In my semi-naturalized garden I get a lot of volunteer plants- mostly sunflowers, borage and mustard greens since these are prolific at producing seeds. I let a fair number of plants grow, especially in the spring and early summer, and use them for green mulch. Now my intended plants (vegetables) are well established and I struggle with balancing their growth with my "volunteers".
I know onions don't like competition and my volunteer zucchini's and sunflowers are certainly shading out my tomatoes. Still, I find it difficult to cut down a strong sunflower. Removing zucchini plants, even if they are growing in a less than ideal place, makes me feel like I'm gambling and betting harder on a risky outcome of tomatoes versus more certain but less desirable zucchini.
Do others struggle with these choices? What are your perspectives?
Haha I too have this problem from time to time. Luckily for me potatoes and dandelion lend themselves to being harvested on removal making me feel less bad. I hate culling my extra beans though. I always over plant to give extra nitrogen, act as a bait crop, give extra mulch, choke out weeds, allow me to select for growth habits and more. However I always have too many so I painfully thin.
She changes everything She touches, and everything She touches changes.
Me too. I recently relocated my vegetable beds and I thought I had cleared away most/all of the original occupants, but I find I still have a peony, three raspberries, and multiple sorrel plants where there should be vegetables. Problem is, I want to keep these plants too, and if I move them now, in the middle of summer, they might not survive. So I'm putting up with them until I can move them in late autumn. At least they're not massive and there's still room for most of my veg.
I also have a lot of self seeded stuff which I feel terrible about pulling out, like mizuna, nasturtiums, poppies, honesty. Some of them I'm just too soft to pull But if I don't keep on top of the nasturtiums they'll take over...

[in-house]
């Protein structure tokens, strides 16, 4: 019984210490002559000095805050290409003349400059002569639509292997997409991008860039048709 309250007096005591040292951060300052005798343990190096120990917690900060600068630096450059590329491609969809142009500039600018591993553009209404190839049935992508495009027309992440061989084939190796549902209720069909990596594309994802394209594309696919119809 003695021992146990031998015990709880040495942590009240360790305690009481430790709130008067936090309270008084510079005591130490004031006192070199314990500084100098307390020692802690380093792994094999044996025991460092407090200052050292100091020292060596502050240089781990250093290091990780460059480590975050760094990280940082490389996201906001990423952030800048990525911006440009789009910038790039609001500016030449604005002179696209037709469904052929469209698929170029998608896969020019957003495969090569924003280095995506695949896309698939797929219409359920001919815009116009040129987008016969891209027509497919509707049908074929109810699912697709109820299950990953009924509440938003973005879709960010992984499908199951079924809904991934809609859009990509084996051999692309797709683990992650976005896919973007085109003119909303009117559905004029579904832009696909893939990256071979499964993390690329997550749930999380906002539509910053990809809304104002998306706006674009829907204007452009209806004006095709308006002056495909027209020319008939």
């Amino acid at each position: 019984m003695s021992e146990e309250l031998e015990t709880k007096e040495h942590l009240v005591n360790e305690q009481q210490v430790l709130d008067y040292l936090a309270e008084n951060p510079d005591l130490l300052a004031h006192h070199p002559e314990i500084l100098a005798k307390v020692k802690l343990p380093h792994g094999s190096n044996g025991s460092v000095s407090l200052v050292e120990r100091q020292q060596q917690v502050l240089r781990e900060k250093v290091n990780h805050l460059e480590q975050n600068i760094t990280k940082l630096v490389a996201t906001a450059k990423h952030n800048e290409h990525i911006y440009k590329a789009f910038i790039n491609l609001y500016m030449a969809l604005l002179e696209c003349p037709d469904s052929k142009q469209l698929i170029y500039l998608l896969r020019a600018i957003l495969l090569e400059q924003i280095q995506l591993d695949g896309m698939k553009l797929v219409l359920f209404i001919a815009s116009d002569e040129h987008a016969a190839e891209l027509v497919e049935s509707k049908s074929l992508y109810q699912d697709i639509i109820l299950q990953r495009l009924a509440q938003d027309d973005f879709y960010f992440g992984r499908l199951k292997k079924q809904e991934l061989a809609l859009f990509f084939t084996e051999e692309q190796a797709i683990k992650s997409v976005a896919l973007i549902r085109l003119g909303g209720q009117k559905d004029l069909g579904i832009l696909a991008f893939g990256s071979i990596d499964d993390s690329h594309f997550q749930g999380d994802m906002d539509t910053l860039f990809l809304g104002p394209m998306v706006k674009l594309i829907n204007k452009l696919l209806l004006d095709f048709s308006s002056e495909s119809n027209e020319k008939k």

I'll transplant a self-sown seedling that comes up in a spot where it will interfere with a purposely seeded crop unless the seeded crop plant is already doing poorly. In some cases you can leave the self seeder to grow if the seeded crop is short lived, goes summer dormant (onions, potato), or will be harvested before the self seedling get big enough to interfere with it.
Location: Cache Valley, zone 4b, Irrigated, 9" rain in badlands.
posted 2 years ago
Rn Kaur wrote:Do others struggle with these choices? What are your perspectives?
Not me... For me, it's cull, Cull, CULL. chop, Chop, CHOP!
My contract as a farmer is with the ecosystem, and/or with the species. That is what I feel tasked to preserve and sustain. I don't feel an obligation to any particular seed, or plant... One day, after I was finished winnowing corn seed, there was around $300 worth of seed laying on the ground. I fed it to the chickens rather than expending the effort of collecting and cleaning it.
Once in a while, I'll have one plant that is the culmination of many years worth of manual cross pollinations. Pretty much anything else in the garden will be sacrificed to protect that plant. But for the most part, to me, a plant is just a plant, and there are plenty of replacements.
However I make priorities... Species that require less labor from me, and produce more food or command higher prices at market are favored over species that constantly struggle with weeds, or that I have to give away at market. I'd rather grow a food high in protein or fat than something lame like lettuce.